Orchestrating data management across distributed apps is no easy feat. Just ask former Aruba and Juniper Networks veterans Ankur Singla and Harshad Nakil, the cofounders of Volterra, a startup developing a platform for deploying, connecting, and securing apps in multi-cloud and edge computing environments. They cite a report from Gartner that estimates the majority of enterprise data will be produced and processed outside of datacenters by 2022, a share that could conceivably grow to 90% by 2025.
Volterra has newfound capital to address the challenge. The Santa Clara company today emerged after two years in stealth with $50 million in funding to date, contributed by backers including Khosla Venture, and Mayfield as well as strategic investors Microsoft, Itochu, and Samsung. It arrives after a year in which Volterra’s workforce grew to over 100 engineers worldwide and its customer base passed 30 brands.
“I’ve worked with the world’s largest service providers and enterprises over the last several years as they evolved their infrastructure to become software-defined,” said Singla, “but now they are being forced to distribute that infrastructure, and the applications using it, across multiple cloud providers and edge locations.”
Volterra’s cloud-hosted environment enables fleet-wide management of apps and heterogeneous infrastructure through a control plane with a Kubernetes API for orchestration. It offers multi-layer security for both workloads and data, as well as comprehensive compute, storage, and networking for distributed edge locations.
The suite is a three-piece affair. Two components — VoltStack and VoltMesh — live at edge or cloud sites and communicate via Volterra’s private high-performance networking backbone, while a third component — Volterra Cloud — affords control over and visibility into VoltStack’s and VoltMesh’s operation.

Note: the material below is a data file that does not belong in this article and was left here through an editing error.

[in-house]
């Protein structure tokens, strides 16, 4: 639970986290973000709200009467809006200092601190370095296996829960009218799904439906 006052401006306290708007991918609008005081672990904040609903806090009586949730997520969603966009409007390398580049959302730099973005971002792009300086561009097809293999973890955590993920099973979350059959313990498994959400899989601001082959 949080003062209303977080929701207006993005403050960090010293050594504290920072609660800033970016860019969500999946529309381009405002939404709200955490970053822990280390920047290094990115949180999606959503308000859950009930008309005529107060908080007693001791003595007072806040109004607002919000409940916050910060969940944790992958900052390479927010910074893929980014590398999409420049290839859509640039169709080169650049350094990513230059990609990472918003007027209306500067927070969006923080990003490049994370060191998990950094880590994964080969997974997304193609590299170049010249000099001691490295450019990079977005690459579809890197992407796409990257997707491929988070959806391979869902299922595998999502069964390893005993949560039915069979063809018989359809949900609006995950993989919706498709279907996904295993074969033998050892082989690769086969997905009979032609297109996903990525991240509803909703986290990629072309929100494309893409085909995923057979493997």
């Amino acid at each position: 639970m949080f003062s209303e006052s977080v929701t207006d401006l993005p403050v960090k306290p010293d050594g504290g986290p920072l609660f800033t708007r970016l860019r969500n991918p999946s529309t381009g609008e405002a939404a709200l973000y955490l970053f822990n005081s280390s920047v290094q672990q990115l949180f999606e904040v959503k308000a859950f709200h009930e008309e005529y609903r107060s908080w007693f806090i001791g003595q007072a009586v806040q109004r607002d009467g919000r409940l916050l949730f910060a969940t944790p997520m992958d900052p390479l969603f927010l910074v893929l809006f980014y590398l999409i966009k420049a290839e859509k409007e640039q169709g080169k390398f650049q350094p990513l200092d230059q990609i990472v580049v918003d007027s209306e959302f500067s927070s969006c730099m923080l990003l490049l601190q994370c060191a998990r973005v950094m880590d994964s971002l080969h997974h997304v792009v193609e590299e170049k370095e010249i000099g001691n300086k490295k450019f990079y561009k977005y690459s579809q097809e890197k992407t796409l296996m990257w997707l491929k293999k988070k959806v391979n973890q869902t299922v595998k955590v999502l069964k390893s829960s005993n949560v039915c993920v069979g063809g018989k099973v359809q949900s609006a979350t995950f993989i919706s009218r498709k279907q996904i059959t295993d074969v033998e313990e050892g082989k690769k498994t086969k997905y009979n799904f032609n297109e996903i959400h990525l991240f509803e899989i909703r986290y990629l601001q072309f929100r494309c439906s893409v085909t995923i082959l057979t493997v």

The way customer and Cdiscount.com IT director Romain Broussard explains it, Volterra’s platform plays nicely with a range of networking paradigms such as cloud-native edge (distributed apps and infrastructure management with a secure edge gateway), multi-cloud (distributed app management and a multi-cluster service mesh), and network cloud (software-defined cloud interconnects and apps at the network edge).
“As an online marketplace the availability of our website is critical, as every minute of downtime results in a significant loss of revenue and a deterioration of our brand,” said Broussard. “We have worked very closely with Volterra to maximize our resiliency and security, as well as our user experience, and have been able to build a complete application delivery network and several security tools with their VoltMesh service.”
One thing’s for certain: Volterra stands to nab a substantial slice of the cloud management platform segment, which is anticipated to climb from $8.18 billion in 2018 to $26.76 billion by 2024. Sometime rivals include Aviatrix, which recently raised $40 million for its multi-cloud management tools, and cloud data management company Druva, which in June secured $130 million at a $1 billion valuation. SignalFx similarly offers monitoring services for cloud app and environments.
But senior analyst at Enterprise Strategy Group Mark Bowker characterized Volterra’s offerings as differentiating.
“Applications are becoming more distributed and deployed closer to native data sources, which is driving DevOps and IT teams to employ a cloud operational model at the edge and consistently across their infrastructure footprint,” said Bowker. “Volterra is taking an innovative and cloud-centric approach to deploying, operating, and securing distributed applications.”